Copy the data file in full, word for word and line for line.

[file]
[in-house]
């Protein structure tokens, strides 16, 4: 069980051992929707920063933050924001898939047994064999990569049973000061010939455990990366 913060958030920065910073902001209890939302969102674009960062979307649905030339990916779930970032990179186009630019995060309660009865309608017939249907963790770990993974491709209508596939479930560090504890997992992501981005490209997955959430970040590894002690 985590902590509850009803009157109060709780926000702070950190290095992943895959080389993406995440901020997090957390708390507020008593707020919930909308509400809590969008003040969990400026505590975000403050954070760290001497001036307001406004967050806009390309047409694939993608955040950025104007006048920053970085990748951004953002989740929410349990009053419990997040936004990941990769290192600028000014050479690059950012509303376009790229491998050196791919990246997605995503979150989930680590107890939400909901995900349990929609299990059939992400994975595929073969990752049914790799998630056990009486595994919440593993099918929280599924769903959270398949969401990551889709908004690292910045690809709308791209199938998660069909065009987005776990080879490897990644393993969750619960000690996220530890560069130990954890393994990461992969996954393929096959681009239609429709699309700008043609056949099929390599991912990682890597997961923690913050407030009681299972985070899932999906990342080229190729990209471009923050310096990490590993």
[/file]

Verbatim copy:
[in-house]
């Protein structure tokens, strides 16, 4: 069980051992929707920063933050924001898939047994064999990569049973000061010939455990990366 913060958030920065910073902001209890939302969102674009960062979307649905030339990916779930970032990179186009630019995060309660009865309608017939249907963790770990993974491709209508596939479930560090504890997992992501981005490209997955959430970040590894002690 985590902590509850009803009157109060709780926000702070950190290095992943895959080389993406995440901020997090957390708390507020008593707020919930909308509400809590969008003040969990400026505590975000403050954070760290001497001036307001406004967050806009390309047409694939993608955040950025104007006048920053970085990748951004953002989740929410349990009053419990997040936004990941990769290192600028000014050479690059950012509303376009790229491998050196791919990246997605995503979150989930680590107890939400909901995900349990929609299990059939992400994975595929073969990752049914790799998630056990009486595994919440593993099918929280599924769903959270398949969401990551889709908004690292910045690809709308791209199938998660069909065009987005776990080879490897990644393993969750619960000690996220530890560069130990954890393994990461992969996954393929096959681009239609429709699309700008043609056949099929390599991912990682890597997961923690913050407030009681299972985070899932999906990342080229190729990209471009923050310096990490590993």